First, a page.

New book exposes guardianship abuse and how judges, lawyers steal your money

New book exposes guardianship abuse and how judges, lawyers steal your money

I have read this book and it is good.  We experienced many of the things covered in this book when our Dad was a ward of the San Diego Public Guardian and we encountered government agencies...  PG, APS, County Counsel and others that "protect".

elder abuse, guardianship, conservatorship, public guardian, probate court, corrupt courts, attorney, lawyer


Conservatorship strips 81-year-old widow of all possessions

Conservatorship strips 81-year-old widow of all possessions: Here in America, none of us expect to have our home, property or legal rights infringed upon without due process. But things work a little differently than you might expect in one court system.

Her attorney Michael Hoskins believes what happened to Tinnon wasn't legal, ethical or even American.
"She wasn't given an opportunity to defend herself. All of this happened without her having any knowledge of it," he said.
The trouble started for Ms. Tinnon when her grandsons thought someone was stealing from her. They asked the probate judge, Randy Kennedy, to put her in a guardianship.
The grandsons' attorney said Ms. Tinnon didn't have the ability to make rational decisions. The hearing lasted all of 10 minutes. No medical proof was offered. No doctors, not a single witness testified.
Ms. Tinnon didn't know about the court hearing until after the judge signed her rights...

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Thousands of similar cases...happened then and continue to happen now...

elder abuse, guardianship, conservatorship, elder


Lawyers for Legal Ghosts: The Legality and Ethics of Representing Persons Subject to Guardianship

Lawyers for Legal Ghosts: The Legality and Ethics of Representing Persons Subject to Guardianship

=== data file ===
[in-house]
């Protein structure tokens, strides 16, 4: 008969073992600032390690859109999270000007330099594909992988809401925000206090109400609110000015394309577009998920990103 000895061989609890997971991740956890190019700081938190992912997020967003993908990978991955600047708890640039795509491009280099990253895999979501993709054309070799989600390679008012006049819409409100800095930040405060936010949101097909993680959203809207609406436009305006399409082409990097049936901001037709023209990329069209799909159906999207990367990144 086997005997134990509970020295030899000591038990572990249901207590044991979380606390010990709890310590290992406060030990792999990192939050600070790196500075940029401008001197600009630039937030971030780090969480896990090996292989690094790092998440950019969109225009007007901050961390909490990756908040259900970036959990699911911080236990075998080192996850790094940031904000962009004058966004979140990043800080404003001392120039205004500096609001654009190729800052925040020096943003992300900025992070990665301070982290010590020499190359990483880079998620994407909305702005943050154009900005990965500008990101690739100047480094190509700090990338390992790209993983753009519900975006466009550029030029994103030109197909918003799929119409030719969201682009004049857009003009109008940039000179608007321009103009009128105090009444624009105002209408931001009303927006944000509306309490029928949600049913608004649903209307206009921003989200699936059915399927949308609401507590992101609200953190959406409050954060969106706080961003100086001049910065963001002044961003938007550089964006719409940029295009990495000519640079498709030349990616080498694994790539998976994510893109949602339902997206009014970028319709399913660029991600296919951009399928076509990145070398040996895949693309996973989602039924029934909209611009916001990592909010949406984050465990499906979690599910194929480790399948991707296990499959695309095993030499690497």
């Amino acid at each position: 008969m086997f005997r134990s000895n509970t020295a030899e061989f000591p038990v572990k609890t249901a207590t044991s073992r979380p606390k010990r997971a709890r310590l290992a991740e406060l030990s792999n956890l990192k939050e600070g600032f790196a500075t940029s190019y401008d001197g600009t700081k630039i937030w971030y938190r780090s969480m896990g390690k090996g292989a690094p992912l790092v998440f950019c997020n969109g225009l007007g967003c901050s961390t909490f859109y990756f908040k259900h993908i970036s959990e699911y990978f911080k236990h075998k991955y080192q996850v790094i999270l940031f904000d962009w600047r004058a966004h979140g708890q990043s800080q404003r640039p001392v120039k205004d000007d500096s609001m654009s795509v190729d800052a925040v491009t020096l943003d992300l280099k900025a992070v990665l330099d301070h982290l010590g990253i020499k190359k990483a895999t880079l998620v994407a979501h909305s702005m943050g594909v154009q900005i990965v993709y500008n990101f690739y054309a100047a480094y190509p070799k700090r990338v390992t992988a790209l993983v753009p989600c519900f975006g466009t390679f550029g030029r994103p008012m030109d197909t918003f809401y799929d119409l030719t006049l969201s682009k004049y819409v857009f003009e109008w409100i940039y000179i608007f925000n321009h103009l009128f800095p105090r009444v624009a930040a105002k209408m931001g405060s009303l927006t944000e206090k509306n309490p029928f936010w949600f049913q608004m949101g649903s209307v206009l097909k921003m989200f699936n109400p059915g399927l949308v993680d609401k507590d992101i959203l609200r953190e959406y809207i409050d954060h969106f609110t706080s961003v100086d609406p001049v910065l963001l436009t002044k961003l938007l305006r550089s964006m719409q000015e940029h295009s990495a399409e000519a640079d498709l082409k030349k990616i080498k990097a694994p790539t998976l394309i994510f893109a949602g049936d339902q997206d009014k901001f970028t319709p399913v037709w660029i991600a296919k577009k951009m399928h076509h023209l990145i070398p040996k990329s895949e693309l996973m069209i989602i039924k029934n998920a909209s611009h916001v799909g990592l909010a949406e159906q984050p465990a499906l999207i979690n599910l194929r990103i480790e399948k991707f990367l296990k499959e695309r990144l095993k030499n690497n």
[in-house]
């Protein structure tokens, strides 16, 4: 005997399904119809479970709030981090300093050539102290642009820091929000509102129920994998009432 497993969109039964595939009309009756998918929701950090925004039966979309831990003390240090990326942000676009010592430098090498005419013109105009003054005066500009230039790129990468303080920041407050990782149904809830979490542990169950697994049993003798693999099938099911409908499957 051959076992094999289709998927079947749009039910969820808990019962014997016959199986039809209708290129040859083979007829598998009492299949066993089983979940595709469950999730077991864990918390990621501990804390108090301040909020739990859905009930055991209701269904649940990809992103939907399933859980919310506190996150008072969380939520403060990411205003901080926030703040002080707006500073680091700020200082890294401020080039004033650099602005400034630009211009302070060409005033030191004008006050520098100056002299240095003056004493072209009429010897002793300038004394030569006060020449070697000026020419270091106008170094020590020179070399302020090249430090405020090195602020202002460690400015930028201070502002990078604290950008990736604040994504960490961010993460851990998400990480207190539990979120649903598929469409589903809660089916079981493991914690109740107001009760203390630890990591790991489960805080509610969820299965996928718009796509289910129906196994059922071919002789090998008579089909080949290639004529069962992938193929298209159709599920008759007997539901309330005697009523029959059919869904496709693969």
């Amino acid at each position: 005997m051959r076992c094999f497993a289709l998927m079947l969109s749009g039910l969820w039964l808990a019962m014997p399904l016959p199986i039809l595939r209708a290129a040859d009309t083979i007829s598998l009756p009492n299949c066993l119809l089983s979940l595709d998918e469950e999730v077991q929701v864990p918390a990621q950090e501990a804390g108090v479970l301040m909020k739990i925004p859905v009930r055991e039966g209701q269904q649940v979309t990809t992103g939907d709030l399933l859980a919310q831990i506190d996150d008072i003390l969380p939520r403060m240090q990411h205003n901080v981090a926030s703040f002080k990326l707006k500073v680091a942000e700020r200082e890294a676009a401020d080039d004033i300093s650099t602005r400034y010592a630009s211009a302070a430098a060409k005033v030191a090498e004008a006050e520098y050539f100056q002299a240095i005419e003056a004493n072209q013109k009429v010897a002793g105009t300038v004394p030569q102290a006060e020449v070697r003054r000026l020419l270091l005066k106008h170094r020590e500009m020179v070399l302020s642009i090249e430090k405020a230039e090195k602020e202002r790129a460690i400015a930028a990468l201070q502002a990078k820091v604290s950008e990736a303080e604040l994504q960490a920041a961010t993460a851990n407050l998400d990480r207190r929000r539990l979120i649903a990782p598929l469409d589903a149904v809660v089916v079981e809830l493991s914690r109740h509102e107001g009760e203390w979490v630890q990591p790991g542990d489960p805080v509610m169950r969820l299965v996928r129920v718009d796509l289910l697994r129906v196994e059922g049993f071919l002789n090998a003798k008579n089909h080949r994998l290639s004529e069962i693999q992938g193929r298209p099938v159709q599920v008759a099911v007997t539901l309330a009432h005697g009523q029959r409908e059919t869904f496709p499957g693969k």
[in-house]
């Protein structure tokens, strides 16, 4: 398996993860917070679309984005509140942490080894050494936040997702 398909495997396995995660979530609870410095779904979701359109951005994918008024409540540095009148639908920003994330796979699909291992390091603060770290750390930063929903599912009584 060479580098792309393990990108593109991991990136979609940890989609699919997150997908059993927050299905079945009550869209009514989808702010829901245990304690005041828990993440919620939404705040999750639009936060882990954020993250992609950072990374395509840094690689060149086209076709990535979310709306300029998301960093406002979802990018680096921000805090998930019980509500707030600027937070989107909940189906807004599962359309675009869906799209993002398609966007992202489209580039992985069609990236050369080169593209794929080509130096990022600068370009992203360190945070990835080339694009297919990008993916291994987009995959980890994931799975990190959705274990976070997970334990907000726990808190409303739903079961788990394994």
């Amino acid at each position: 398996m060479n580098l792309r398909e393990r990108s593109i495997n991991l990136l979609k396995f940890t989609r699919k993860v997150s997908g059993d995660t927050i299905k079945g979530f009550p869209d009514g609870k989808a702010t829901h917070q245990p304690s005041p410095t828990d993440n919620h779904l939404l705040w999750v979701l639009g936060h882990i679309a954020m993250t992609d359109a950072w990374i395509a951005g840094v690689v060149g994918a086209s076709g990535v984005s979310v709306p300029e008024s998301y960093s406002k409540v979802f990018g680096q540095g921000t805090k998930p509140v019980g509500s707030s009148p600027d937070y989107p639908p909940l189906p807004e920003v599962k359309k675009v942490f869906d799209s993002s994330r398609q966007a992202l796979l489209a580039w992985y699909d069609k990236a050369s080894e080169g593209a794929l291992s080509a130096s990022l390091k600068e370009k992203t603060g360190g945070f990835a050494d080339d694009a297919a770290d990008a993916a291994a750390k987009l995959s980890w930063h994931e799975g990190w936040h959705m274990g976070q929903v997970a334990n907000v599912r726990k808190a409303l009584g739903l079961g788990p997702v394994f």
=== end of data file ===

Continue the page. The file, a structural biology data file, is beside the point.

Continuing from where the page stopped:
Number of Pages in PDF File: 56  Complete document located below:

Nina A. Kohn 

Syracuse University - College of Law

Catheryn Koss

University of Kansas - Gerontology Center

June 2, 2016

Washington Law Review, Vol. 91, No. 2, 2016

A person subject to guardianship has been judicially determined to lack legal capacity. Stripped of legal personhood, the individual becomes a ward of the state and his or her decisions are delegated to a guardian. If the guardian abuses that power or the guardianship has been wrongly imposed — as research suggests is not infrequently the case — the person subject to guardianship may rightly wish to mount a legal challenge. However, effectively doing so requires the assistance of an attorney, and persons subject to guardianship typically have not only been declared by a court to be incapable of directing their own affairs but have been stripped of the capacity to contract. As a result, those who wish to challenge the terms and conditions of their guardianship, or even merely to exercise unrelated retained rights, can be stymied because attorneys are unwilling to accept representation for fear that it is unlawful or unethical. Drawing on constitutional law, as well as the law of agency and contract, this Article shows why such representations are, contrary to the assumptions of many attorneys, not merely legally permissible but essential to protect fundamental constitutional rights. It then explores the professional rules governing attorney conduct in order to show how attorneys may ethically represent persons subject to guardianship. Finally, it proposes a modest change to the Model Rules of Professional Conduct to clarify attorneys’ duties in this context.

Keywords: Guardianship, Conservatorship, Legal Ethics, Due Process, Disability, Agency Law, Contract Law, Professional Responsibility, Elder Law